Apple M2 Pro, M2 Max – Made on Cutting-Edge TSMC Technology, Higher CPU, GPU Count, and Everything Else You Should Know

The Apple M2 is currently found in the new MacBook Pro and redesigned MacBook Air. While there are other products in tow just waiting to feature the new SoC, the M2 represents the arrival of even more powerful custom silicon, the M2 Pro, and M2 Max. Not only are we expected to find them in updated 14-inch and 16-inch MacBook Pro models, but in other devices too. To see how Apple intends to raise the bar with these two SoCs, here is all the information you ever needed to know about them.

M2 Pro and M2 Max Could Be Apple’s First to Be Made on TSMC’s Cutting-Edge 3nm Architecture, Bringing Improvements Never Seen Before

The M2 was a disappointment, but it was not Apple’s fault, seeing as how we unnecessarily raised our expectations to unbelievable levels. Seeing what the M1 is capable of, we believed the company could pull off a miracle launch, but real-world physics plays a pivotal in bringing those limitations to light. Right off the bat, the M2 could not be mass produced on TSMC’s cutting-edge 3nm architecture because that fabrication technology was not ready, but we expect Apple to make up for that with the M2 Pro and M2 Max.

A previous report stated that TSMC’s 3nm wafers would enter mass production later this year, suggesting that the first batch of M2 Pro and M2 Max will be shipped to Apple. Unfortunately, if consumers think that we will get the first wave of products fueled by the new chipsets in late 2022, they are mistaken as a ton goes into building the whole product and the two Apple Silicon are just a piece of an entire puzzle.

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This mass production schedule also means Apple’s A16 Bionic found in the iPhone 14 Pro and iPhone 14 Pro Max will not be fabricated on the 3nm process but the 4nm architecture instead. Going by this schedule, the new products sporting the M2 Pro and M2 Max will start appearing in the first quarter of 2023. However, given the complexities of mass producing 3nm wafers, TSMC could face difficulties fulfilling orders for Apple at a larger scale, meaning the delay of next-generation hardware.

Over the course of a few years, TSMC will have multiple 3nm variants available for customers, including Apple. The M2 Pro and M2 Max are expected to be designed on N3, which is the first variant, and in the future, N3E, N3P, N3S, and N3X will be available accordingly. The Taiwanese manufacturer claims that compared to N5, which is also known as 5nm, N3 will deliver up to 30 percent increased performance while consuming up to 15 percent less power.

We will see if TSMC’s claims translate into real-world results, but for now, those are some impressive gains and will benefit the Apple Silicon lineup greatly.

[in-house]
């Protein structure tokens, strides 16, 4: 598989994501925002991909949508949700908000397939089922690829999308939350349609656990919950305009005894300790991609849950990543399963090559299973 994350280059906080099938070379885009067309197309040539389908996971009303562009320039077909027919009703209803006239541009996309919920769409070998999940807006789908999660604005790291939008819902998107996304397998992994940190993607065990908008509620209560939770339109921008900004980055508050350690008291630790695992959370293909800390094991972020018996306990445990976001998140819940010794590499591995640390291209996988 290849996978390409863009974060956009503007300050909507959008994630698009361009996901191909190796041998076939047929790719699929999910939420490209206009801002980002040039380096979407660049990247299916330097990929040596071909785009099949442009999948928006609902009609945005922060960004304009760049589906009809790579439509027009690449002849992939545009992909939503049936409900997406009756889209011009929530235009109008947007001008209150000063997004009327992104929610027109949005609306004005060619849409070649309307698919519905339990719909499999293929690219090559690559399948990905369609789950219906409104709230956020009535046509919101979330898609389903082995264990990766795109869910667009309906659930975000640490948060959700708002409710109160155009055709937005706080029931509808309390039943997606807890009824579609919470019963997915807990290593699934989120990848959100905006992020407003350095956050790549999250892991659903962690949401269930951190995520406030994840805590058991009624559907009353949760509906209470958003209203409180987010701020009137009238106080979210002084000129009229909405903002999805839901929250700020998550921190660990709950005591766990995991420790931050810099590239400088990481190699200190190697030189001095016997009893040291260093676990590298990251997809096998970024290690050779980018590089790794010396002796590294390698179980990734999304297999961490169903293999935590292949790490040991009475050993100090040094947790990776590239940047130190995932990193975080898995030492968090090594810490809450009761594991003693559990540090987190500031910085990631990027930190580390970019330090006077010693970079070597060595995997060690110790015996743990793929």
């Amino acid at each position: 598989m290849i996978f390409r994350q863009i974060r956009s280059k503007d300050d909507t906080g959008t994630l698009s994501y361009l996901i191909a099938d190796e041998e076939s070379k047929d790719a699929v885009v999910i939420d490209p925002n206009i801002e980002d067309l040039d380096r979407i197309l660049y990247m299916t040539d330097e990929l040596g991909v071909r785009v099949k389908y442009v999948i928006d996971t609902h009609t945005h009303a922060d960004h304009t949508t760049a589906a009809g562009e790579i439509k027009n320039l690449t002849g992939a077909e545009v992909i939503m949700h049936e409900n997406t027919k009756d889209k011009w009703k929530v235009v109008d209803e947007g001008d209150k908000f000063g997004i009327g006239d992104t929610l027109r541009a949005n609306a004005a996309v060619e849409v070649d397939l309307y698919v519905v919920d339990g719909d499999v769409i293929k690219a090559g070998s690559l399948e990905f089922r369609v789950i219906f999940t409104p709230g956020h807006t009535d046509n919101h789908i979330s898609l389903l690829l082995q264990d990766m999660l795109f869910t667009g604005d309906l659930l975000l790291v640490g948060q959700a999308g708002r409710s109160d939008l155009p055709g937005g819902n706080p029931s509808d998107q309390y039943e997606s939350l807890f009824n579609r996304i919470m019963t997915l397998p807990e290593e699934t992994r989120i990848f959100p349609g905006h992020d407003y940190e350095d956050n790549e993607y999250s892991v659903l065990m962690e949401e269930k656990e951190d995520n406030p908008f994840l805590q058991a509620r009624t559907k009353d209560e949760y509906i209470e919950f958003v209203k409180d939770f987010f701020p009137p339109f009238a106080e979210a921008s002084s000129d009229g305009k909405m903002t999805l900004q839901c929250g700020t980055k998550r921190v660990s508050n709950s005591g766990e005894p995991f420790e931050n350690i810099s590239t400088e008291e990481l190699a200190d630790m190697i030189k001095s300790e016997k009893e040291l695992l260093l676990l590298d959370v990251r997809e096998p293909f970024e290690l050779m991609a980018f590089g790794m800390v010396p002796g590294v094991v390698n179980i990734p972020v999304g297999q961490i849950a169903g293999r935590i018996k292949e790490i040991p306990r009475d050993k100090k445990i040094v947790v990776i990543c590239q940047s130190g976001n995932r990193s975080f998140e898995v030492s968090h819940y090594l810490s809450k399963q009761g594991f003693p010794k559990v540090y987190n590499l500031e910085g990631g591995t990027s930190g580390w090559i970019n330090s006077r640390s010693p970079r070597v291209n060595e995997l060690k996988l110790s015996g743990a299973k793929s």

Increased CPU, and GPU Cores Across the M2 Pro, M2 Max Range

The M1 Pro and M1 Max could be configured with up to a 10-core CPU and 32-core GPU. With the M2 Pro and M2 Max, Apple is expected to breach that threshold, bringing increased core counts to both areas. Sadly, there is little information surrounding the M2 Pro, but we have reported in the past that the M2 Max could tout up to a 12-core GPU and 38-core GPU. The 12-core CPU would comprise of 10 performance cores and two energy efficiency ones.

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Before you get excited about the M2 Max, note that it is the top-tier variant featuring those high CPU and GPU core counts, so you will have to pay Apple a premium to get to those many cores. We believe that there will be less powerful tiers available, and the following is just our speculation as to what you will get from the upcoming two custom silicon.

  • M2 Pro base version – 8-core CPU, 16-core GPU
  • M2 Pro tier two – 10-core CPU, 16-core GPU
  • M2 Pro top-end version – 10-core CPU, 20-core GPU
  • M2 Max base version – 12-core CPU, 28-core GPU
  • M2 Max top-end version – 12-core CPU, 38-core GPU

At the time of writing, we have heard nothing about the less powerful M2 Pro and M2 Max versions, so the CPU and GPU core count mentioned above can change during Apple’s official announcement. The technology giant is also expected to retain its unified RAM limit to 64GB, which is the maximum amount supported on the M1 Pro and M1 Max. However, this time, the new memory chips could support the LPDDR5 standard, making them faster and more power-efficient.

It is highly doubtful that many users would even select the 64GB RAM option since it is an overkill amount of memory for any operating system, be it macOS or Windows, and might we add, downright expensive. Just like last time, the 64GB RAM option will likely be exclusive to the M2 Max. We should also see an increase in Neural Engine cores, which are currently 16 for the M1 Pro and M1 Max options.

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Should You Upgrade to the M2 Pro or M2 Max MacBook Pro Models When They Launch?

If you currently own any M1 Pro or M1 Max MacBook Pro, it makes little sense for you to upgrade, given that you may not see those massive performance gains when switching to the M2 Pro or M2 Max. Power efficiency could see an uplift thanks to the new TSMC 3nm architecture, which will translate into better battery life when running the same workload. However, there still needs to be a massive upside for a customer to invest a large chunk of change for one of these machines.

Remember, at the time of launch, Apple’s 14-inch MacBook Pro featuring the 8-core CPU and 14-core GPU M1 Pro costs $1,999, and with the M2 Pro MacBook Pro, we are not expected to see a price difference in the base model. Then again, we continue to remain excited and wait patiently on the M2 Pro and M2 Max launch and will provide comparisons and other metrics in the future, so stay tuned.

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